FoodReference.com Logo

Food Trivia & Food Facts Section

An eclectic collection of information about various foods and beverages,
plants and animals from around the world

Home       Food Articles       Food Trivia & Facts       Today In Food History       Recipes       Cooking Tips       Food Videos       Food Quotes       Who's Who       Food Trivia Quizzes       Crosswords       Food Poems       Cookbooks       Food Posters       Recipe Contests       Culinary Schools       Gourmet Tours       Food Festivals

You are here > Home > FOOD TRIVIA & FACTS

 

FOOD TRIVIA and FOOD FACTS

PINEAPPLE to PORT       Pineapples       Pineapple Upside Down C       Pink Beans       Pinto Beans       Pistachio Nuts       Pizza       Pizza Hut       Plantains       Planter's Nuts       Plastics & Food       Plastic Knives       Plum Pudding       Plums       Pluots       Poblano Peppers       Polar Bear       Polish Sausage       Pomegranate       Pomello       Pommes Souffles       Pond Lily       Pone       Pop       Popcorn       Popeye       Popover       Poppy Seeds       Pop Rocks       Popsicle       Population       Porcini Mushrooms       Pork       Pork & Beans       Pork Ribs       Porterhouse Steak       Portion Control       Portobello Mushrooms       Portuguese Cuisine

 

 

 

FOOD VIDEO SECTION
Recipe Videos, Food Safety,
Food Science, Food Festivals, Vintage Commercials, etc.

See also: PluotsArticle on Plums

PLUM TRIVIA

Plums on branch

Plum trees are grown on every continent except Antarctica.

There are more than 140 varieties of plum sold in the United States. The plum is a drupe—a pitted fruit—related to the nectarine, peach, and apricot, but it is far more diverse than its relatives, coming in a wider range of shapes, sizes and especially skin colors. Its flavors also vary from extremely sweet to quite tart. Some plum varieties are specifically bred so that they can be dried and still retain their sweetness, and these are used for prunes.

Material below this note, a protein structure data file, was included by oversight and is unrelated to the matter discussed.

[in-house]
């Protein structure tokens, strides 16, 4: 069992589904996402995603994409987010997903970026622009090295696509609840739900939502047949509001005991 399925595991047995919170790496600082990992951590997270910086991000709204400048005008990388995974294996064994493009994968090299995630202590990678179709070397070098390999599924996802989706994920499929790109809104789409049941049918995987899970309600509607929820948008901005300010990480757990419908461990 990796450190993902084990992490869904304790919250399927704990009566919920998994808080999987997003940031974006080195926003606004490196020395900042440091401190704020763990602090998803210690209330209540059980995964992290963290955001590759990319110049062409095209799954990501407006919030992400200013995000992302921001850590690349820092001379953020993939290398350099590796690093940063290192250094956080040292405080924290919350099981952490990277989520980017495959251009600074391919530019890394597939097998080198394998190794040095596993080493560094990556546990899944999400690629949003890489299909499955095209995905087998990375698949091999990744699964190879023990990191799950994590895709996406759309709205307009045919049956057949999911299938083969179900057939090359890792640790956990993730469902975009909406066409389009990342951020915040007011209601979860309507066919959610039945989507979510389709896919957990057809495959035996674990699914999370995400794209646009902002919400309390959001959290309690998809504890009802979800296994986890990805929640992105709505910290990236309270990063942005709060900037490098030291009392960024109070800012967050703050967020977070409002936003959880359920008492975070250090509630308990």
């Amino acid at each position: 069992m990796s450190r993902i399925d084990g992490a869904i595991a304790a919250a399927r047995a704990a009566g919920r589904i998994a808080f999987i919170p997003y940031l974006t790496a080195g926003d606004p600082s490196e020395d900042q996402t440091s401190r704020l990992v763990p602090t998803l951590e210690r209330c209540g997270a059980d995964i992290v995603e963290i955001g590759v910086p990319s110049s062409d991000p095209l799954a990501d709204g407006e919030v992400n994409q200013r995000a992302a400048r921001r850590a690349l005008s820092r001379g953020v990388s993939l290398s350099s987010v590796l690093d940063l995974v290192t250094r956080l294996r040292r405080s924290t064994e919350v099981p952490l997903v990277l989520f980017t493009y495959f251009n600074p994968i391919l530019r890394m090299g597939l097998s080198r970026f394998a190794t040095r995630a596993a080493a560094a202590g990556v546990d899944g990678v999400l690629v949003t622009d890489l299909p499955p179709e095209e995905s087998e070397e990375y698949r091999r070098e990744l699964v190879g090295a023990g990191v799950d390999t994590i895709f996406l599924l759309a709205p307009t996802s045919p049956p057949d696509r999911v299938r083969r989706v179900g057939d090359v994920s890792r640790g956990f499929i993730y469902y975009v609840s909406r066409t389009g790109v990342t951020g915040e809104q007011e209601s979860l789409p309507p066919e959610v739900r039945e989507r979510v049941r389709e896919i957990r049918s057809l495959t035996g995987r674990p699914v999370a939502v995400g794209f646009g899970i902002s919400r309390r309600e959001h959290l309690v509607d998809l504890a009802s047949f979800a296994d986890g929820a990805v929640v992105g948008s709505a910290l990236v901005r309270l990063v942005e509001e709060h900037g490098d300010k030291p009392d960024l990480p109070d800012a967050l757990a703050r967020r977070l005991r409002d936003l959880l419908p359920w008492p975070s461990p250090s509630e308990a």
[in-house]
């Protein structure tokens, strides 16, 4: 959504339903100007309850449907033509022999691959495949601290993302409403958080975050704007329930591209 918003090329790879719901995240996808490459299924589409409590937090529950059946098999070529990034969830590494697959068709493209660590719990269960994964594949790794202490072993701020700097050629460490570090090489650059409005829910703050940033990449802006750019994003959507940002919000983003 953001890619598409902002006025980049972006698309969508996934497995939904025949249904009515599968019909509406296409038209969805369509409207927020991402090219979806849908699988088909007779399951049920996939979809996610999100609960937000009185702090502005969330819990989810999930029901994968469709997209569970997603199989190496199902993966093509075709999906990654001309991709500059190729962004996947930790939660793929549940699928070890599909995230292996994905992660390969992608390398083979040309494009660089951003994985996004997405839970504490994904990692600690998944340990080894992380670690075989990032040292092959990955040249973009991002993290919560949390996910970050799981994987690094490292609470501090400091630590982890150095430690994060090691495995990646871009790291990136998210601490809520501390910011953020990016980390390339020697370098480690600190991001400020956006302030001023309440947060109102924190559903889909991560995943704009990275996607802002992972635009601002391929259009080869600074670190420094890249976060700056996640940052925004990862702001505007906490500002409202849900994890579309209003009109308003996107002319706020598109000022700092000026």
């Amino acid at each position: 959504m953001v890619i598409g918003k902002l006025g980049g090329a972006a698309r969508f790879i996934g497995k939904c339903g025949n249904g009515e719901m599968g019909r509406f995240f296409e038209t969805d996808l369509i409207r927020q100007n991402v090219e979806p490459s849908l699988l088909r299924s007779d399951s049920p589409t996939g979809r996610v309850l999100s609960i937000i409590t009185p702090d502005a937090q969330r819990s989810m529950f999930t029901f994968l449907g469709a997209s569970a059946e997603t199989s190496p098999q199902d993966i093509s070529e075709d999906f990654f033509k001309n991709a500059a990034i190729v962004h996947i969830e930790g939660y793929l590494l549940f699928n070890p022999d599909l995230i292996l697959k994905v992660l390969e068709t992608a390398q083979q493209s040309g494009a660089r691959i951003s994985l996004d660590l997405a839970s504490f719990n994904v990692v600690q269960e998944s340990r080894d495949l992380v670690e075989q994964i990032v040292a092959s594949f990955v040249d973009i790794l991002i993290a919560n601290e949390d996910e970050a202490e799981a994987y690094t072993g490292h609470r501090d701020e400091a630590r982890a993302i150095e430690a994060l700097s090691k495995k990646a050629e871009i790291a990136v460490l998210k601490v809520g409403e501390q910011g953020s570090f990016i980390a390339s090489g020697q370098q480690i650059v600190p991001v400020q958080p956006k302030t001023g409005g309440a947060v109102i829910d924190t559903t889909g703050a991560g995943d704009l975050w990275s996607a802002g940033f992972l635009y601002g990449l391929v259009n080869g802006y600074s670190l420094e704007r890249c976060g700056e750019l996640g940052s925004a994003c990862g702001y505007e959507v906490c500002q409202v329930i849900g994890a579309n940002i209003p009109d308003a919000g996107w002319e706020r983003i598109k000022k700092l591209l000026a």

(The Wellness Encyclopedia of Food and Nutrition) CDC.gov - 5 a Day

There are 2,300 people in the U.S. listed on whitepages.com with the last name 'Plum'
(Mark Morton, 'Gastronomica', Fall 2010)

Plums

About twenty varieties dominate the commercial supply of plums and most are either Japanese or European varieties. Japanese are the nonprune plums or salicina plums. Originally from China, these plums were introduced into Japan more than 300 years ago. Most varieties have yellow or reddish flesh that is quite juicy and skin colors that range from crimson to black-red. They are also clingstone fruits—that is, their flesh clings to the pit. Plums are also used for their juice and often jam or a thick syrup is made out of it.

European-type plums are smaller, denser and less juicy than Japanese varieties; their skin color is always blue or purple and their pits are usually freestone, meaning they separate easily from the flesh. The flesh is a golden yellow color. These are the plums made into prunes; a few varieties are sold fresh and called fresh prunes or purple plums.  Damson plums are a small-tart European-type variety used mainly for preserves.
CDC.gov - 5 a Day

  • Plums can be divided into 2 distinctively different groups that are known as Japanese plums and European plums.
  • European varieties all have yellow to green/amber flesh and purple or blue skin.
  • Japanese plums come in a wide range of colors from gold to blood red, but never the blue/purple skin color.  Most also have yellow flesh, but some have red flesh.
  • The names of some of the red fleshed varieties you should look for are Frontier, Mariposa, Laroda, El Dorado, Carol Harris, Ace, Duarte and Elephant Heart.

Plums stimulate the bowel movement. Its skin contains a substance that is responsible for that effect so if you peel the fruit you won't be bothered with the well-known side effects of this lovely fruit.
CDC.gov - 5 a Day
 

 

Home       About Us & Contact Us       Food History Articles       Food Timeline       Catalogs       Other Links

Please feel free to link to any pages of FoodReference.com from your website.

For permission to use any of this content please E-mail: james@foodreference.com
All contents are copyright © 1990 - 2014 James T. Ehler and www.FoodReference.com unless otherwise noted.
All rights reserved.

You may copy and use portions of this website for non-commercial, personal use only.
Any other use of these materials without prior written authorization is not very nice and violates the copyright.

Please take the time to request permission.

 

 

 

 

 

Also see: Food Articles  and Cooking Tips

 

Culinary Schools
& Cooking Classes

From Amateur & Basic Cooking Classes to Professional Chef Training - Over 1,000 schools & classes listed for all 50 States, Online & Worldwide